Arbitration, mandated in some if not all basic agreements that customers sign when they open accounts at the bank, "helps hide fraudulent schemes such as the sham accounts at Wells Fargo from the justice system, from the news media, and from the public eye," the senators wrote.
The senators also write, “These clauses eliminate consumers’ ability to bring a claim in open court or to band together in a class action, before any dispute has arisen. Forced arbitration clauses deny access to the courts even when consumers are seeking to enforce their rights under fundamental state and federal laws”.
"Arbitration proceedings are kept secret, so that other customers are deprived of the knowledge that their experiences might be part of a more widespread problem," according to the six senators.
"It is particularly unacceptable that forced arbitration clauses in contracts for real customer accounts were used to deny customers access to the court system to challenge Wells Fargo’s creation of sham accounts," the group wrote. "We have serious concerns that your forced arbitration policies thrust consumers into a system with little transparency or oversight."
The letter is the latest in a series of headaches for the company, which faces allegations from regulators that employees opened or applied for accounts without customers' knowledge or permission.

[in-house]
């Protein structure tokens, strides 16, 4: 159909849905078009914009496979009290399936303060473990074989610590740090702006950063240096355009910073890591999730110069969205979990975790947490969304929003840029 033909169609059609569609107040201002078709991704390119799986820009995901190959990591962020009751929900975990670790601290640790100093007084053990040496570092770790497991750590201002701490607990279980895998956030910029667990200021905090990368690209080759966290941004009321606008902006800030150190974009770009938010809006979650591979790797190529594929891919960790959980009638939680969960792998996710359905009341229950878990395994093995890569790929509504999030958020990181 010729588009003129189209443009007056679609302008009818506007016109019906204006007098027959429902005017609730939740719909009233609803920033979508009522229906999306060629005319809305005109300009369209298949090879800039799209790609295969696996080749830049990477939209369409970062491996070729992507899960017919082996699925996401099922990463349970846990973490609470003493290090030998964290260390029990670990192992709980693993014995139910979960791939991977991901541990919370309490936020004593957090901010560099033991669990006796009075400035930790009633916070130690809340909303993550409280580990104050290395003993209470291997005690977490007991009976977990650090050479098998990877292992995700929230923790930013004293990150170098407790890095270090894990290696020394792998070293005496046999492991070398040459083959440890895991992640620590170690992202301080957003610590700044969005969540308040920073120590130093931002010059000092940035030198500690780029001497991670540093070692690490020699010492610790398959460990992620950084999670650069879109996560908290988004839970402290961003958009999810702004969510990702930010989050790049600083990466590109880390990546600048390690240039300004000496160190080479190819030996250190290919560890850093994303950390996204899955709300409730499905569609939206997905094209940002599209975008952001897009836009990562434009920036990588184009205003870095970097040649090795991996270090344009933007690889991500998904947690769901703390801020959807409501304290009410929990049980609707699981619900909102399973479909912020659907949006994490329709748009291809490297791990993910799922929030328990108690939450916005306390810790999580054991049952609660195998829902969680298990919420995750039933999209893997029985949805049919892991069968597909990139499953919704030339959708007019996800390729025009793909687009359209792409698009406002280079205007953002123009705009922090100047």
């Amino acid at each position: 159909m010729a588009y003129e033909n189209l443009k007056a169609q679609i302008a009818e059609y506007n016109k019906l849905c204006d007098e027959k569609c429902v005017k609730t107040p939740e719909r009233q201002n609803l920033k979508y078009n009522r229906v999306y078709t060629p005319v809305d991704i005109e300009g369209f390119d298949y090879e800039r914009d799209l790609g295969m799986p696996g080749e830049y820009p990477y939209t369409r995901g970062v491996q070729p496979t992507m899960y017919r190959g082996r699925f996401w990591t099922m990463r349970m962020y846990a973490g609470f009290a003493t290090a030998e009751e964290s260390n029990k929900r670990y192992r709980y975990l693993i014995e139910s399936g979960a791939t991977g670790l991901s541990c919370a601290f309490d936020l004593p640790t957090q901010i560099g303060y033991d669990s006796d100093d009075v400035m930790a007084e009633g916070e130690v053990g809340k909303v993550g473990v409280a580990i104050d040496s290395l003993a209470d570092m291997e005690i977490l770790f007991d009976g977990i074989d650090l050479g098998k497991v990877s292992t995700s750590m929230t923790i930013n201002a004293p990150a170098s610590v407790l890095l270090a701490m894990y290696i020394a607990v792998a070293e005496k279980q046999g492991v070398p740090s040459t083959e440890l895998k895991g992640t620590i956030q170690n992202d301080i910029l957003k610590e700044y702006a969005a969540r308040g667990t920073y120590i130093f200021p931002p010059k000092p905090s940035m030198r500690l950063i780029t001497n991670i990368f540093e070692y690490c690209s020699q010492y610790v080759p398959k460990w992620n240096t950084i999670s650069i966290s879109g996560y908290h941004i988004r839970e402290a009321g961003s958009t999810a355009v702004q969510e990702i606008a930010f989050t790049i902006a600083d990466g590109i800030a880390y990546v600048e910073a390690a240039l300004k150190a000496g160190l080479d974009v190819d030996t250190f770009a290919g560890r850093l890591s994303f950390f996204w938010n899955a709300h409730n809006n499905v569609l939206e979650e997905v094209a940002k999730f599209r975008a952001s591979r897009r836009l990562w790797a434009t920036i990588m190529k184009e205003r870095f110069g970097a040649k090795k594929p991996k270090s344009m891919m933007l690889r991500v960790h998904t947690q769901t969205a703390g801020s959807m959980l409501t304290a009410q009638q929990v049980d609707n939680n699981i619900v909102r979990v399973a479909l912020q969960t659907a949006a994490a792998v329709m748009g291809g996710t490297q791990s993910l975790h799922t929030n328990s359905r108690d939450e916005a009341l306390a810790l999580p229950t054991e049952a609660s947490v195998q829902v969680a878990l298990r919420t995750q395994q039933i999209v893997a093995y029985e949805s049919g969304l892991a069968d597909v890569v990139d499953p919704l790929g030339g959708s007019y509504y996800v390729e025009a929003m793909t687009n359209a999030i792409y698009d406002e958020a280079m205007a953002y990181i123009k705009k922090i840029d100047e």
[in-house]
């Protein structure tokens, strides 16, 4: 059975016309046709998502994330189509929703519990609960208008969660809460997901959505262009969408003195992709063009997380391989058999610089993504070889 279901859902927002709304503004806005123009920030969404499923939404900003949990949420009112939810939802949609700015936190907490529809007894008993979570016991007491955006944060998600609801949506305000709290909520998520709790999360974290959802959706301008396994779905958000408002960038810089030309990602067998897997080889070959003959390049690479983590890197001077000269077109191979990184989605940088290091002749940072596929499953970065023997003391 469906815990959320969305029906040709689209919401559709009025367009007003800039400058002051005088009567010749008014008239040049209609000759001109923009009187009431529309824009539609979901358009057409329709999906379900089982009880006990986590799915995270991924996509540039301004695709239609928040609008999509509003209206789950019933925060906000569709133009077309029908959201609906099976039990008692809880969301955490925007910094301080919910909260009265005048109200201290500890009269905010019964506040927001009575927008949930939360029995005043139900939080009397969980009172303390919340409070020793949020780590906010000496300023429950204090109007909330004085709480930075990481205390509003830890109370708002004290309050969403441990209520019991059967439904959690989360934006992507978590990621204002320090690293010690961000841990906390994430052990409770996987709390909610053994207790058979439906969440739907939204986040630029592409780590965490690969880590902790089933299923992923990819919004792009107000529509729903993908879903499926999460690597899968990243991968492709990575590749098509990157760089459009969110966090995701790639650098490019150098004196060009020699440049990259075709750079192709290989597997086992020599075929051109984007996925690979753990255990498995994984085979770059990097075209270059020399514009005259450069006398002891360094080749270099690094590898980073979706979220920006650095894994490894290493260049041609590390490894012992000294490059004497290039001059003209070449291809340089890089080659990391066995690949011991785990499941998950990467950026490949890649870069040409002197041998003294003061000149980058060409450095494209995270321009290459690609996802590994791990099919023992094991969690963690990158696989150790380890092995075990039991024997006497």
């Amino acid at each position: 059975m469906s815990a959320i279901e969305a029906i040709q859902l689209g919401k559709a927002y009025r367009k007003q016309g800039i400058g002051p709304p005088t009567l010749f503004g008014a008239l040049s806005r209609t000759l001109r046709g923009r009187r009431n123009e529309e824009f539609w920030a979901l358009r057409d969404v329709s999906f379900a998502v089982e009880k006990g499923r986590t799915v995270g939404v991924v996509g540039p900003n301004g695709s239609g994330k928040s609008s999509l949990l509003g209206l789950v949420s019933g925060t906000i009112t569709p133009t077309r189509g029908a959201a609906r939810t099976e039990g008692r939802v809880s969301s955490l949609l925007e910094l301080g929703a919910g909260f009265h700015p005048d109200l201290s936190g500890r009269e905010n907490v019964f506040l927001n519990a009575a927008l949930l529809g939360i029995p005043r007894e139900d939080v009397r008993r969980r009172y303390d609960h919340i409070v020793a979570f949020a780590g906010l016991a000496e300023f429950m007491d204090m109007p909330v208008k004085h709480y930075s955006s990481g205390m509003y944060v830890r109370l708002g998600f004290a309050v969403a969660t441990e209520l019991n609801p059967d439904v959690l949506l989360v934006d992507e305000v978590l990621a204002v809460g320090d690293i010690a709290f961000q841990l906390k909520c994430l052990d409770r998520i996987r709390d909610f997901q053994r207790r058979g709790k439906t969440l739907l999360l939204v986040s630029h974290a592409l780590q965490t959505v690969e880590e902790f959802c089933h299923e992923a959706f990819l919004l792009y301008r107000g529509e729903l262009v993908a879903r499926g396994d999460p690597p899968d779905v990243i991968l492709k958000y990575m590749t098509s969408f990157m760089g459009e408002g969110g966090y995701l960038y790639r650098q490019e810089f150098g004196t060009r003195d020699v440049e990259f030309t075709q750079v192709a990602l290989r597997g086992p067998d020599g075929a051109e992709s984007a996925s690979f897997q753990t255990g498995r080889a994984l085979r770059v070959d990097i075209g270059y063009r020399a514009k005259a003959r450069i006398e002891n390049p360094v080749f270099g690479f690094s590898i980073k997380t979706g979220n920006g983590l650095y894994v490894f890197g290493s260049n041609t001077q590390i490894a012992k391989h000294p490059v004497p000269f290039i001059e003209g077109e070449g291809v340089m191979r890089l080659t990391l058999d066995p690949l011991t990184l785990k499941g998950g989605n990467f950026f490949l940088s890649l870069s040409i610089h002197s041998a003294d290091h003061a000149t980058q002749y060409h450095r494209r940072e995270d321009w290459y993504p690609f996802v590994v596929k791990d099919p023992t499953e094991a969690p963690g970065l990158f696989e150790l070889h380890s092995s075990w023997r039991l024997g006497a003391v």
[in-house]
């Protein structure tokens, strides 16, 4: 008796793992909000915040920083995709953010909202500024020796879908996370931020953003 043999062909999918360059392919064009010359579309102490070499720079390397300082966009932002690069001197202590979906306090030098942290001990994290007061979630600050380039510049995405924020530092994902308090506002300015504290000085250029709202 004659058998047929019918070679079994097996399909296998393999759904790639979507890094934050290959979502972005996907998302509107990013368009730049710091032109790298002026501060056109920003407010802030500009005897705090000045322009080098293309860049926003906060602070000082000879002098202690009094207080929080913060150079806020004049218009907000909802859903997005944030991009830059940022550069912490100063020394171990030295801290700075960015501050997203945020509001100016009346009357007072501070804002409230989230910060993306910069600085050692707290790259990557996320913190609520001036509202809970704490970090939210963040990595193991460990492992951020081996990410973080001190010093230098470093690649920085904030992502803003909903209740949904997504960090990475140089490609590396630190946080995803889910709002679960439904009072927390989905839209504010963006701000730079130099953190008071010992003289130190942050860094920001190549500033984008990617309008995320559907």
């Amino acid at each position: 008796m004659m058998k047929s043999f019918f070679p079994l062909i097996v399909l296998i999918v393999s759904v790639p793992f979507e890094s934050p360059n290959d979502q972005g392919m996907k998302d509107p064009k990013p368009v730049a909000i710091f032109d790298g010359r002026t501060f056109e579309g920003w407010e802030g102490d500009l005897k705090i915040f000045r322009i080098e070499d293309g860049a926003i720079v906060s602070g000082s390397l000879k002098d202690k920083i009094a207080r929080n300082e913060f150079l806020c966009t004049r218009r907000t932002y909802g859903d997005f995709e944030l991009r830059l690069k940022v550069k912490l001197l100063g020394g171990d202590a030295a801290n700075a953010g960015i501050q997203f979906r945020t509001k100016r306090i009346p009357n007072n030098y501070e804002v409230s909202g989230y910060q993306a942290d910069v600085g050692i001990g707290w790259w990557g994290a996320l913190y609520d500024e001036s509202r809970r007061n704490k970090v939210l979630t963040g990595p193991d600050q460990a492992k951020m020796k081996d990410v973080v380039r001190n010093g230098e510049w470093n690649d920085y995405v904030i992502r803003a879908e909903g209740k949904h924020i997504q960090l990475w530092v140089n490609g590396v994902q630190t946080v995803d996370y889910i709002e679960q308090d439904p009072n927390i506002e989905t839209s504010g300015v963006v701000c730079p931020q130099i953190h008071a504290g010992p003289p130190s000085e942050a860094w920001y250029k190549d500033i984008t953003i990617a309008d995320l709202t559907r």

On Thursday, a group of senators, some of whom also signed today’s letter, asked the Department of Labor to open an investigation into Wells Fargo's employment practices, and on Tuesday, Stumpf appeared before the Senate Banking Committee, facing blistering questions over the accounts scandal.
Arbitration clauses are common in many contracts that consumers sign regularly, attorney David I. Greenberger, an employment law expert at the Bailey Duquette firm in New York City, told ABC News. In many cases, they can benefit consumers by allowing parties to settle disputes more quickly and cheaply than if they go through a sometimes long and drawn-out court battle.
Increasingly, however, concerns have grown that they can be used to keep details out of the public eye, since arbitration proceedings are typically not made public.
"The original purpose, from my view ... was that it would allow for a faster, more efficient and more expedient process for the parties to resolve their dispute,” Greenberger said.
"It has changed over time and I think you can now, in some forms, question whether it’s faster...or [more] expedient," Greenberger told ABC News. "It’s become a way in which disputes can be kept private and kept from being aggregated in the class context."
A Wells Fargo spokeswoman told ABC News: "We are reviewing the letter and will respond to the senators who requested this information but have no further comment at this time."